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View Full Version : Who is Dean Oliver?



DenButsu
10-12-2009, 12:32 PM
Among other things, he's the guy who says this:


In basketball, Oliver has "the four factors" he regards as the holy grail turnovers per possession, offensive rebounding percentage, free throws made per field goals attempted and effective field-goal percentage (which gives 50 percent more credit to 3-point shots than normal field-goal percentage).

"If you can control those four things offensively and defensively you win," he said.Denver Post (http://www.denverpost.com/nuggets/ci_13541239?source=rss)



More simply put, he's the Denver Nuggets stats man. Which for most NBA fans means he's some dude we don't know about. But among stats geeks his name is well known. He's written a bunch of books. And he's one of the basketball minds who has changed the way a lot of people think about the game. So if that's the kind of thing you care about, you should check that link, and then dig in deeper into some of his work.

I can't claim to have done so too much (I don't own any of his books, and haven't read them). But his rep is pretty well established, from what I understand.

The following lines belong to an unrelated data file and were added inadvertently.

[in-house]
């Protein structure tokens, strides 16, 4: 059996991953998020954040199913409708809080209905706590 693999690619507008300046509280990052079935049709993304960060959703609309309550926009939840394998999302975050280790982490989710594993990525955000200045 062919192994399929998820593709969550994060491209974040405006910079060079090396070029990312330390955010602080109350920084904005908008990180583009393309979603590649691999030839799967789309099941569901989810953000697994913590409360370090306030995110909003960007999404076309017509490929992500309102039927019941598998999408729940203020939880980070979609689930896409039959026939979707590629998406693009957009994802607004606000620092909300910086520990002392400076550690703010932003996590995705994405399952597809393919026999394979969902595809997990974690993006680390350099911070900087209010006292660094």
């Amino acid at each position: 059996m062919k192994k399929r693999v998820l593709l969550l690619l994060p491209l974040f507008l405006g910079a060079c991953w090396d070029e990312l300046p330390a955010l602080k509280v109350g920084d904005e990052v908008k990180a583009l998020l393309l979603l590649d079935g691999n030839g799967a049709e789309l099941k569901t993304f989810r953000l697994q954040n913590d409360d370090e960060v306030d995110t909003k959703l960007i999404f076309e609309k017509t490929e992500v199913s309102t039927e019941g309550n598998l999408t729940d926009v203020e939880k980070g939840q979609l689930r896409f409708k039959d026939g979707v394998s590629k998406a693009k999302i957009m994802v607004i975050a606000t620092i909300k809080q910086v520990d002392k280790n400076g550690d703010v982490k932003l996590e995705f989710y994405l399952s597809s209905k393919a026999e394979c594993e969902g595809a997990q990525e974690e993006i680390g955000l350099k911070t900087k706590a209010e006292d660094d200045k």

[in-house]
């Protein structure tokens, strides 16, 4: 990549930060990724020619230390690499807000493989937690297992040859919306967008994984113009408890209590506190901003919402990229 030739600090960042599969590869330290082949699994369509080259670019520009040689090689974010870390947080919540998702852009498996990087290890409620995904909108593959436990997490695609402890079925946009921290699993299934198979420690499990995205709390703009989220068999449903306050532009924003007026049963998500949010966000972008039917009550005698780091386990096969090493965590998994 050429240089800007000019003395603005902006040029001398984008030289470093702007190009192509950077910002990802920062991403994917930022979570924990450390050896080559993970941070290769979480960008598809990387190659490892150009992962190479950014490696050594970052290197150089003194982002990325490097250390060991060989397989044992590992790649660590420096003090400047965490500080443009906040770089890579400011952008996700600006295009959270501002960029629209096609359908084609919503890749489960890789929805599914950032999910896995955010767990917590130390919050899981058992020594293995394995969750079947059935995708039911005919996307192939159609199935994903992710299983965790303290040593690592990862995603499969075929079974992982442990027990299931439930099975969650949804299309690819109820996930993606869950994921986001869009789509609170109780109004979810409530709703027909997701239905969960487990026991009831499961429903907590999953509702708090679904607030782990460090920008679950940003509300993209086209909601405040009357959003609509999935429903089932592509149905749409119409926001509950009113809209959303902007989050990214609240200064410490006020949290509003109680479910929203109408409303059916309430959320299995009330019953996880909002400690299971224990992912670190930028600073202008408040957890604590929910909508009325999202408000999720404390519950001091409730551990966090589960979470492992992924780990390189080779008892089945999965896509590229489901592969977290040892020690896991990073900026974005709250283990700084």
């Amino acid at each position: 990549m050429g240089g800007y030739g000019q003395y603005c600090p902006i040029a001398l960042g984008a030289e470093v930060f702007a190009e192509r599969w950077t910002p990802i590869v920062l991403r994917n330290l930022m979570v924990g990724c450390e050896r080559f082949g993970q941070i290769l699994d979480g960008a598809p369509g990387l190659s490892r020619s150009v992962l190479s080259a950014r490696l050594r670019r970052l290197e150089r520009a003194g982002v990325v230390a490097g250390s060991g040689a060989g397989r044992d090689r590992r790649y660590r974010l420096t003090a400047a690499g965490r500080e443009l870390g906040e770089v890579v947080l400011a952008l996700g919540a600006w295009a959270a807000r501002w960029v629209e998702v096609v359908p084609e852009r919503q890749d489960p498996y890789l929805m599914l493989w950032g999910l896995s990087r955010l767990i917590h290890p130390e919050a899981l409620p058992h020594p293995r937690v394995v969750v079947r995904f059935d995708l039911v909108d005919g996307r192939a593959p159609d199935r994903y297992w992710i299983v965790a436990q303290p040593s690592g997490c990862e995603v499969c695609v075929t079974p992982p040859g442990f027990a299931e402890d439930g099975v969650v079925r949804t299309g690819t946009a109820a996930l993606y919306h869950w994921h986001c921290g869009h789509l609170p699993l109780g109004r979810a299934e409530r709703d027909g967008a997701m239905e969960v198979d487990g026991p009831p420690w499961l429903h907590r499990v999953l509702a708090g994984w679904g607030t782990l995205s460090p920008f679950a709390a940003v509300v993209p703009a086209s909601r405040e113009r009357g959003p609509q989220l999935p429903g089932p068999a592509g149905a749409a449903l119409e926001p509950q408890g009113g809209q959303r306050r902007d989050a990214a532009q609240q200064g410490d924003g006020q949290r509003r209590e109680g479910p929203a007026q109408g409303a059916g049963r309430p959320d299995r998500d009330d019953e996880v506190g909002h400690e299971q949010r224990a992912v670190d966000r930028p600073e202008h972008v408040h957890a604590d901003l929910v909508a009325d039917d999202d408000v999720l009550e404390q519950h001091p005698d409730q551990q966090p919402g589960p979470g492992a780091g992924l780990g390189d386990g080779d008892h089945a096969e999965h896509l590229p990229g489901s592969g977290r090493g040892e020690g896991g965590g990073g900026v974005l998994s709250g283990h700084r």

JordansBulls
10-12-2009, 12:49 PM
The formulas are good because it helps to show who really has had the best stats. Like how do we know whose line is better if a big man gets:

22 ppg / 12 rpg / 3 apg / 3.5 bpg / 1.5 spg / 2.5 tpg / 52% fg

vs

A Guard who gets

28 ppg / 5 rpg / 5 apg / 0.8 bpg / 2.2 spg / 3.0 tpg / 47% FG

Chronz
10-12-2009, 01:10 PM
Thats not his thing JB, he doesnt like the idea of a player contributions being boiled down into one # (Though he readily admits PER/WARP is the most consistent/telling) and only describes his stats as performance evaluators.

Dean O was the guy who made per possession metrics "famous", hes one part of the holy trinity of stat rockstars. With a bunch of disciples and up and comers beneath him.

You guys are lucky to have him, but he got basis of his stuff from old school coaches who always talked in terms of possessions being like currency. He along with Rosenbaum and to a certain degree Hollinger completely changed the way I valued stats. I can safely say without them Id still be the moron that I was years ago. Looking back its ridiculous at some of the things I argued.

theuuord
10-12-2009, 01:13 PM
When did he move to the Nuggets? Last I heard he was on the Thunder (or, to be more precise, the Sonics).

Hustla23
10-12-2009, 01:24 PM
I'm interested in his work.
Chronz or theuuord, do you guys know what kind of mathematical background you need to comprehend his formulas and theories ?

The highest crap I've taken is calculus but I plan to take linear algebra either next term or next year.

theuuord
10-12-2009, 01:36 PM
I'm interested in his work.
Chronz or theuuord, do you guys know what kind of mathematical background you need to comprehend his formulas and theories ?

The highest crap I've taken is calculus but I plan to take linear algebra either next term or next year.